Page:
Imagine “Brokeback…” with two gorgeous women, it isn’t hard to do. Imagine “Lolita” with two beauties, in schoolgirl uniforms, too. You may say I’m a dreamer, but I’m not the only one, I hope you’ll consider “Loving Annabelle,” it sure is a lot of fun.

In spite of the premise that reads more like a “Penthouse” letter, Brooks’ controversial romance is much more heart felt and complex in examining both of its characters and their intentions toward one another. Simone is a doting Catholic school teacher who is being pressured to marry her boyfriend while still grieving over the death of her lifelong friend and possible lover, while Annabelle is a girl without a mother figure, and lost the love of her life.

The girls are not much lovers as they are inadvertent soul mates who, one way or another, find themselves in each others arms. Annabelle however, is the adventurous daughter of a Senator who gains an instant sexual attraction with her teacher, and pursues her in a subtle series of seduction and foreplay that make this steamier than it promises.

Brooks builds up the sheer sexual tension between Annabelle and Simone in the vein of Lolita and Professor Humbert, as they exchange glances, trade stories that, whether they know it or not, is a back and forth of dares and opportunities neither want to take just yet, and finally leads with a passionate sexual affair. Erin Kelly is memorable as the wise beyond her years Annabelle who seems to know what Simone’s troubles are and is intent on relieving them.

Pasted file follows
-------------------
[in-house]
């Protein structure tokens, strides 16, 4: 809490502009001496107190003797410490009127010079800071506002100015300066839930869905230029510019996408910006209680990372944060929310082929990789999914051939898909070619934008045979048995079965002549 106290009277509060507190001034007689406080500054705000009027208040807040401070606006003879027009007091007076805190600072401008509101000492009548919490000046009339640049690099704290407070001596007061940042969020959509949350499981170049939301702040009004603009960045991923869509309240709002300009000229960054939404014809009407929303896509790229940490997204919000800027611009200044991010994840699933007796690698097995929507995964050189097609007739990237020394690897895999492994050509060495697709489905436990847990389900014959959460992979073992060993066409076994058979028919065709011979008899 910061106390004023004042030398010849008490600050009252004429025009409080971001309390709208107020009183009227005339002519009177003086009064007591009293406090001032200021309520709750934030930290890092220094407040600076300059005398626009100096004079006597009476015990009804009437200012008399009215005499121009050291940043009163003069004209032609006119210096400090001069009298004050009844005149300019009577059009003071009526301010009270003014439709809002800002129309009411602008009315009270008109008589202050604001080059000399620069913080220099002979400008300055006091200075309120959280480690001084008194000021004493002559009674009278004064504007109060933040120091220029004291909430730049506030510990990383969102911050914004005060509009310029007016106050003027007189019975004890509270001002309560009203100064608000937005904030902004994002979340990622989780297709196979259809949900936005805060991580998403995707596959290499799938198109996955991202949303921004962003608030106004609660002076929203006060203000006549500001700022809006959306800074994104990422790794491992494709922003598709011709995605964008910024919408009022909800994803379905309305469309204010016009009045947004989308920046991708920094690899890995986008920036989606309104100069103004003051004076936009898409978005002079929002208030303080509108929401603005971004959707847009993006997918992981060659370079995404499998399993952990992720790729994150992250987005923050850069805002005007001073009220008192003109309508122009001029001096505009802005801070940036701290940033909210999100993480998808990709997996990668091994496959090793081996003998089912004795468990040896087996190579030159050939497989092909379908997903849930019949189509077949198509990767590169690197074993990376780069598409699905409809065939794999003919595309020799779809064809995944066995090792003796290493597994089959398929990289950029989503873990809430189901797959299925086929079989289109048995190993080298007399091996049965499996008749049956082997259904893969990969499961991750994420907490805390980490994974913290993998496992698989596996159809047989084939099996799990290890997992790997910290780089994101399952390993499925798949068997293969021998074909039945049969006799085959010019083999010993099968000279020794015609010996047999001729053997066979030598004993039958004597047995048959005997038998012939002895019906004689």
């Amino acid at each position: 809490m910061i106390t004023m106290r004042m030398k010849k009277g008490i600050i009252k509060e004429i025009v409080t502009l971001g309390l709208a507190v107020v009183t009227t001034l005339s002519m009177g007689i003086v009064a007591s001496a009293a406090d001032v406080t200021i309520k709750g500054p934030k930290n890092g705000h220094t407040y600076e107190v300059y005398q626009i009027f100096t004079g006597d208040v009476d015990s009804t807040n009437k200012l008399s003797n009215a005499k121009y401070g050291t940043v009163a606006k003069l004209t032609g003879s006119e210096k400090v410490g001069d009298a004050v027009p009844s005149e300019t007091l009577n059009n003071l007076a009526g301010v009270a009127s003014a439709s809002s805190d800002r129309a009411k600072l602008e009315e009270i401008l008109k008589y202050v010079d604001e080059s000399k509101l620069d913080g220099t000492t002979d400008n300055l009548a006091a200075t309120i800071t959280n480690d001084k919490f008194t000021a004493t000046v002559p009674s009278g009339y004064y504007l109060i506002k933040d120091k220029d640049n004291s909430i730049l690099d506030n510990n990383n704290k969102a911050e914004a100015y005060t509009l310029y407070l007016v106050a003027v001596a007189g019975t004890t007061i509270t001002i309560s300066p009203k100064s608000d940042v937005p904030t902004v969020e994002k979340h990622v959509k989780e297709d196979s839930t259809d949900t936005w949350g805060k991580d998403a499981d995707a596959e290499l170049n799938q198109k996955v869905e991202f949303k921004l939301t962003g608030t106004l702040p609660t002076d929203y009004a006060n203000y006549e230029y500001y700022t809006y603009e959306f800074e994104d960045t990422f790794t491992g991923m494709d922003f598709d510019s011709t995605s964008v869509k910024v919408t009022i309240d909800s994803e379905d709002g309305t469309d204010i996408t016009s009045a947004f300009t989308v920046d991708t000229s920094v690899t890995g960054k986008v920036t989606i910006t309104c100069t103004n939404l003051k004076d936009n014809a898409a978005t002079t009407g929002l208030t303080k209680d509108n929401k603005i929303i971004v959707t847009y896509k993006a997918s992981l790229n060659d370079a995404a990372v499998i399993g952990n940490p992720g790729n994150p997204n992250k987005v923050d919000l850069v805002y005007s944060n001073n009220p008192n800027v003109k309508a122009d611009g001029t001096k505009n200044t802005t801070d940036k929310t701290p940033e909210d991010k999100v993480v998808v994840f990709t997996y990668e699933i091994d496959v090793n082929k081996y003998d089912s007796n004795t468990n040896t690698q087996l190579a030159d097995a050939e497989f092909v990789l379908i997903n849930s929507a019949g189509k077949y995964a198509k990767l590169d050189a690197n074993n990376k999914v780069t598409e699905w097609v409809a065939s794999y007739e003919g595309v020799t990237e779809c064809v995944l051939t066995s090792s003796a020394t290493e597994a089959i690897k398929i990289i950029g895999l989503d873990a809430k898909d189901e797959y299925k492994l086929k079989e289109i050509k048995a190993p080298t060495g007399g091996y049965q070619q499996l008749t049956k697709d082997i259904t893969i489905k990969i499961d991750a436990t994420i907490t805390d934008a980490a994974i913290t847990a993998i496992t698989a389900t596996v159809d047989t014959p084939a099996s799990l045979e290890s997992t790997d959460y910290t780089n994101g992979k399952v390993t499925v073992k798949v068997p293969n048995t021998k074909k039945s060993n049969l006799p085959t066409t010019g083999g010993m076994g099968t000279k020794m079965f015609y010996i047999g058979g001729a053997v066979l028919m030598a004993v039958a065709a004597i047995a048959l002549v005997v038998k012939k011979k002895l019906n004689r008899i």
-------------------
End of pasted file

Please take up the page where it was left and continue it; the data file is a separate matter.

Brooks’ film will surely cause a stir as many sexual fantasies occur within a church, and completely disregard any consideration of religion applying to romance and affairs of the same sex. Annabelle’s appeal is not so much in her angelic idyllic appearance, but more in her worn traveled personality. She’s a girl who’s basically been through it all at such a young age, and she spawns more discovery and sexual curiosity among her roommates and friends.

“Loving Annabelle” is directed in a very misty and soapy atmosphere that undercuts its attempts at drama and true chemistry, and it doesn’t help the fact that Brooks doesn’t hesitate to get as cheesy as possible including Annabelle singing to Simone at a party, an obligatory bitchy character for the sake of drama.

But in spite of the caveats, Brooks’ film is about two people choosing obligation over love, expectations from society over self-fulfillment, and what happens when religion interferes with romance.

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